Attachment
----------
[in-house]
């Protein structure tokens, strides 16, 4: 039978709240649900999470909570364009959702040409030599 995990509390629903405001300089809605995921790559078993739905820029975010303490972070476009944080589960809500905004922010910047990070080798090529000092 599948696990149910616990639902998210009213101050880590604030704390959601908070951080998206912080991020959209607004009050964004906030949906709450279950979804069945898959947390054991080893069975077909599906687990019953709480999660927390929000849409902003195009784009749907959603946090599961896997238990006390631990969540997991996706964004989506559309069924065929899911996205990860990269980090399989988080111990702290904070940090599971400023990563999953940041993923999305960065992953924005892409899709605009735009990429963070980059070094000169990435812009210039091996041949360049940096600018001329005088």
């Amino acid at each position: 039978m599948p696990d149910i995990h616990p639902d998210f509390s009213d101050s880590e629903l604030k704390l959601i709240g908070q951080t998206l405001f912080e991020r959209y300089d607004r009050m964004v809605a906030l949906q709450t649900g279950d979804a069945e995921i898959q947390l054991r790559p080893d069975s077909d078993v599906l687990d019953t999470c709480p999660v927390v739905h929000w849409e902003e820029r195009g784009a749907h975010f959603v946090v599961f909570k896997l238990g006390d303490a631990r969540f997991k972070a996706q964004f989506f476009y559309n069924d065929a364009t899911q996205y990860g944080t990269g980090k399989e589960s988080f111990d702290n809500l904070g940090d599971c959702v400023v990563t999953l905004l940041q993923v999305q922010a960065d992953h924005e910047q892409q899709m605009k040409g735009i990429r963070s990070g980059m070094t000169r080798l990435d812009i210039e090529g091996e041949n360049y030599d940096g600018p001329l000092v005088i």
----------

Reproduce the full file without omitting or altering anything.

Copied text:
[in-house]
């Protein structure tokens, strides 16, 4: 039978709240649900999470909570364009959702040409030599 995990509390629903405001300089809605995921790559078993739905820029975010303490972070476009944080589960809500905004922010910047990070080798090529000092 599948696990149910616990639902998210009213101050880590604030704390959601908070951080998206912080991020959209607004009050964004906030949906709450279950979804069945898959947390054991080893069975077909599906687990019953709480999660927390929000849409902003195009784009749907959603946090599961896997238990006390631990969540997991996706964004989506559309069924065929899911996205990860990269980090399989988080111990702290904070940090599971400023990563999953940041993923999305960065992953924005892409899709605009735009990429963070980059070094000169990435812009210039091996041949360049940096600018001329005088």
């Amino acid at each position: 039978m599948p696990d149910i995990h616990p639902d998210f509390s009213d101050s880590e629903l604030k704390l959601i709240g908070q951080t998206l405001f912080e991020r959209y300089d607004r009050m964004v809605a906030l949906q709450t649900g279950d979804a069945e995921i898959q947390l054991r790559p080893d069975s077909d078993v599906l687990d019953t999470c709480p999660v927390v739905h929000w849409e902003e820029r195009g784009a749907h975010f959603v946090v599961f909570k896997l238990g006390d303490a631990r969540f997991k972070a996706q964004f989506f476009y559309n069924d065929a364009t899911q996205y990860g944080t990269g980090k399989e589960s988080f111990d702290n809500l904070g940090d599971c959702v400023v990563t999953l905004l940041q993923v999305q922010a960065d992953h924005e910047q892409q899709m605009k040409g735009i990429r963070s990070g980059m070094t000169r080798l990435d812009i210039e090529g091996e041949n360049y030599d940096g600018p001329l000092v005088i």